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I'm not a fan of Sherlock. The show has clever references and is visually well-crafted, but Watson's Throwing Off the Disability in the first episode turned me off big time and I have seen little from subsequent, passing views that there is anything there to interest me.

Nevertheless, when my visiting mother-in-law wanted us to watch The Abominable Bride special I went along with it. Well actually I was like, "Wait, how about Suffragette?" at the last minute but my husband had paid the VOD system by then, so The Abominable Bride it was. Besides, it turned out that our subscription doesn't carry Sufragette anyway.

THIS POST CONTAINS SPOILERS FOR THE ABOMINABLE BRIDE.

The bare-bones of the plot is as follows: In a Sherlock feature-length special set in the original Victorian England of the Sherlock Holmes stories, a woman named Emilia Ricoletti publicly committs suicide in her wedding gown only to apparently rise from the dead to murder her husband and stalk another potential victim. The murders turn out to be revenge for past wrongs that the men committed against her, and are portrayed as feminist in nature with references to the women's suffrage movement.

You might have read about Sherlock mansplaining feminism to women in this special. Yeah, the scene of the reveal is deeply problematic, with rows of women who had helped Emilia in her murderous quest wearing what look like purple KKK outfits. It was even worse than I thought it would be, actually, with the women standing like docile props for Sherlock's explanation of their motives, removing their pointy purple hoods on cue and staying silent until addressed by him.

That's not the part that turned me off the most about The Abominable Bride, though. Sherlock is called out on how contrived and melodramatic this scene is, and one of the twists is that the whole thing happened in his head anyway. It's just the kind of thing someone as deeply self-centered and self-aggrandizing as Sherlock would have created for himself, to make the systematic marginalization of women all about himself.

What bothered me was that the story itself treated Emilia Ricoletti's suffering and women's responses to it as props and nothing more, entirely secondary to Sherlock's friendship with Watson and his ongoing feud with Moriarty. Subpar as that scene equating feminism with murder and using feminists as stage props for Sherlock's mansplanation was, it is also the last true mention the issue gets as Sherlock dips toward the climax and finale between present-day reality and his drug-induced mental construct of nineteenth-century England, playing out his conflicts with Watson and Moriarty.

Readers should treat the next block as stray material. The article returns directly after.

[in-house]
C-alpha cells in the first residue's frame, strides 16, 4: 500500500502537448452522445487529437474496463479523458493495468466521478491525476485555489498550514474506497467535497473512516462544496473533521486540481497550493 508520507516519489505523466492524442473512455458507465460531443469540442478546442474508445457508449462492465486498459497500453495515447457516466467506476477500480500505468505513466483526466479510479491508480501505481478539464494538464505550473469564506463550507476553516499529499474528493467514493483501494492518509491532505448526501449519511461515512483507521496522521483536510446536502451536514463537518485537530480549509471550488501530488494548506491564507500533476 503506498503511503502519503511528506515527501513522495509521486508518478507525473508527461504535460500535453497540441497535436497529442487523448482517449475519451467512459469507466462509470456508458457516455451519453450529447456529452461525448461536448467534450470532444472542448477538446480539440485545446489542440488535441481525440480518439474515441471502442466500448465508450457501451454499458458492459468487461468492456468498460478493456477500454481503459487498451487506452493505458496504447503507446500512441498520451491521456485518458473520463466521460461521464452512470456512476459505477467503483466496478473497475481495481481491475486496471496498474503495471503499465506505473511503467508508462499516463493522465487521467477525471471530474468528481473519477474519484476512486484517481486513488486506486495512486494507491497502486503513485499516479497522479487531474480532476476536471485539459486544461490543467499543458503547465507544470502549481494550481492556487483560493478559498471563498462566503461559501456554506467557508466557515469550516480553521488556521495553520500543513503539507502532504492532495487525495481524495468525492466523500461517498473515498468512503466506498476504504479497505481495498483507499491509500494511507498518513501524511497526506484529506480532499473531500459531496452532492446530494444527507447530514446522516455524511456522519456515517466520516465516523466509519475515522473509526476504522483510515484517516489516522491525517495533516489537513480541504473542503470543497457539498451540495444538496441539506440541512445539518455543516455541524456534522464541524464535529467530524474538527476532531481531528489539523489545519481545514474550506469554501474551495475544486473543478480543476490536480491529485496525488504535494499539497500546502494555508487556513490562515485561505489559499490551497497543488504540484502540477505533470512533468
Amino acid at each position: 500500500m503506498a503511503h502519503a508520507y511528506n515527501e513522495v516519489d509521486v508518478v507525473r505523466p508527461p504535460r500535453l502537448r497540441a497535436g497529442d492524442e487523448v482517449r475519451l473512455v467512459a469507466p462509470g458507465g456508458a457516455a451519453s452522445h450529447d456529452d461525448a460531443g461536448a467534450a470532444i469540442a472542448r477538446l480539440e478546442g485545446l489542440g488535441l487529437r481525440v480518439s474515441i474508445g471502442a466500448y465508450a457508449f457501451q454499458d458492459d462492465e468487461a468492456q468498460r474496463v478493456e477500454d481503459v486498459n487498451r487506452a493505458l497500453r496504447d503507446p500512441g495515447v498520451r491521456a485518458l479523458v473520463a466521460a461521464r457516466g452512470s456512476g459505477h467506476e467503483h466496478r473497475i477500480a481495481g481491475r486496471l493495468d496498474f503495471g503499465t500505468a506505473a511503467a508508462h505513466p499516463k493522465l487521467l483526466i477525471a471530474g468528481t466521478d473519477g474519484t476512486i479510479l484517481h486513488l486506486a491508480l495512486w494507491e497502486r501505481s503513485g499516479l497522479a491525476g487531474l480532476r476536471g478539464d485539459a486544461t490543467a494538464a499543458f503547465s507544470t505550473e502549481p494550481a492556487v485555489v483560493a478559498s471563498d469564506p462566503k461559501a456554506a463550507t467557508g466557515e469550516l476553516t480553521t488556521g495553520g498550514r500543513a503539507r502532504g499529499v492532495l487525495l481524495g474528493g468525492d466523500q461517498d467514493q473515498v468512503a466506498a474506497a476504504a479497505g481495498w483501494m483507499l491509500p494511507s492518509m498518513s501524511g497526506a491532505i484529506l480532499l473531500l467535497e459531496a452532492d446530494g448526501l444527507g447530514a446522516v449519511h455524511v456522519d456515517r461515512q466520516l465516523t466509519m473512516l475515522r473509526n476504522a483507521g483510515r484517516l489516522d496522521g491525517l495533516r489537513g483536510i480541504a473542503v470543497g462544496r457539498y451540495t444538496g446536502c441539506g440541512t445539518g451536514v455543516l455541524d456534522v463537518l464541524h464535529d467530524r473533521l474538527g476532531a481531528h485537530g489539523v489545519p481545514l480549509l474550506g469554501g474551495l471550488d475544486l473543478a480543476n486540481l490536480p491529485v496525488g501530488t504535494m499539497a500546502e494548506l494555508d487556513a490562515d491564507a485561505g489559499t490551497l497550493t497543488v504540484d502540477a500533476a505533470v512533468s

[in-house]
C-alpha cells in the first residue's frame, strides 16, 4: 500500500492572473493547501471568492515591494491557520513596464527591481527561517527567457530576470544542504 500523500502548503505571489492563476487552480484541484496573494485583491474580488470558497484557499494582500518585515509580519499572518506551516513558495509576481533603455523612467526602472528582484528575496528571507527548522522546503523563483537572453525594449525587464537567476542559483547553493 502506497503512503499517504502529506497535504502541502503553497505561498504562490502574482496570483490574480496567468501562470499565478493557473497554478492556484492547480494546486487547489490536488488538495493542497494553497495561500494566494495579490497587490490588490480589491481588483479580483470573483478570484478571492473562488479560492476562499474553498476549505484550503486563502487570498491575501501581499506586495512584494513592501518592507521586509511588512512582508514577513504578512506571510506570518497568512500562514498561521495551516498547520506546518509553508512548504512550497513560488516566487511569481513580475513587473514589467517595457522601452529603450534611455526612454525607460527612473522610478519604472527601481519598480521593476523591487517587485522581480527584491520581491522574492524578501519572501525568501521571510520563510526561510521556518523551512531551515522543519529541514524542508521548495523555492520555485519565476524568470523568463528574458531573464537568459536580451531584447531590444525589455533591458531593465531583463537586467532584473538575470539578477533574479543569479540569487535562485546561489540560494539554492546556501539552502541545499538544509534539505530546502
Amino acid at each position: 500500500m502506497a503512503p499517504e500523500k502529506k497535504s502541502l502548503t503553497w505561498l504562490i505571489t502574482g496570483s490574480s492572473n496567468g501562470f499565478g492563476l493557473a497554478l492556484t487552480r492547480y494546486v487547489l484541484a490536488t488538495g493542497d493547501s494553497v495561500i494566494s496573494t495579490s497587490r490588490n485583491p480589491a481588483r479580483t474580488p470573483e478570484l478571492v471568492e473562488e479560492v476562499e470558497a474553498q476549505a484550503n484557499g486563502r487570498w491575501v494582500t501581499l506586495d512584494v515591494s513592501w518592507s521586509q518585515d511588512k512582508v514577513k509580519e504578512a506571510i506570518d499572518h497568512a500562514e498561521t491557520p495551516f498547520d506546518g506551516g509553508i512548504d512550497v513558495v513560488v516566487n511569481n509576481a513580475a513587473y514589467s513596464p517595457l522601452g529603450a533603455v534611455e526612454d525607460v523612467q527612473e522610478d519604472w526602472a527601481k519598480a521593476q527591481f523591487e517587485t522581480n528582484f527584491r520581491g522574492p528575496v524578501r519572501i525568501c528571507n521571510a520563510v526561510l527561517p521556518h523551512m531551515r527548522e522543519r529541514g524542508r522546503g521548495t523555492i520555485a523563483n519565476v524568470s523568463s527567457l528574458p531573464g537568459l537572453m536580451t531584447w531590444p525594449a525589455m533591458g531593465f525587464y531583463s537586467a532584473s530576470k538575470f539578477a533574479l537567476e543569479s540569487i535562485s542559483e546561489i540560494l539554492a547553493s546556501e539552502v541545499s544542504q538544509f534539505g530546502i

So not only is The Abominable Bride's construction of gendered abuse against women and feminism as a response to it distorted beyond recognition, in the logic of the story it is not even real. It's just fuel for an imaginary adventure to bring Sherlock closer to his buddy and play out his ongoing drama with his nemesis, which are what the story is really about.

Even aside from the worn-out cliché of dismissing a plot as "it's all a dream," the story in the end places issues of gendered violence and calls for justice in the distant background while foregrounding the crises and relationships of men, using the former as a stage and props to highlight the latter. That's the good old male gaze at work, making women's issues about men and giving lip service to the oppression of women ("this is a war we must lose") before brushing it aside for the real story: the story of men.

The Abominable Bride left me fairly confirmed in my opinions. (Which is what experience usually does to opinions anyway.) Sherlock is a slick, smart show that draws a lot of drama from the relationships between its well-defined principal characters. It doesn't go much deeper than that, though. This holiday special, like the show itself, doesn't have much in the way of self-awareness or moral authority, and that in a nutshell is why Sherlock doesn't interest me.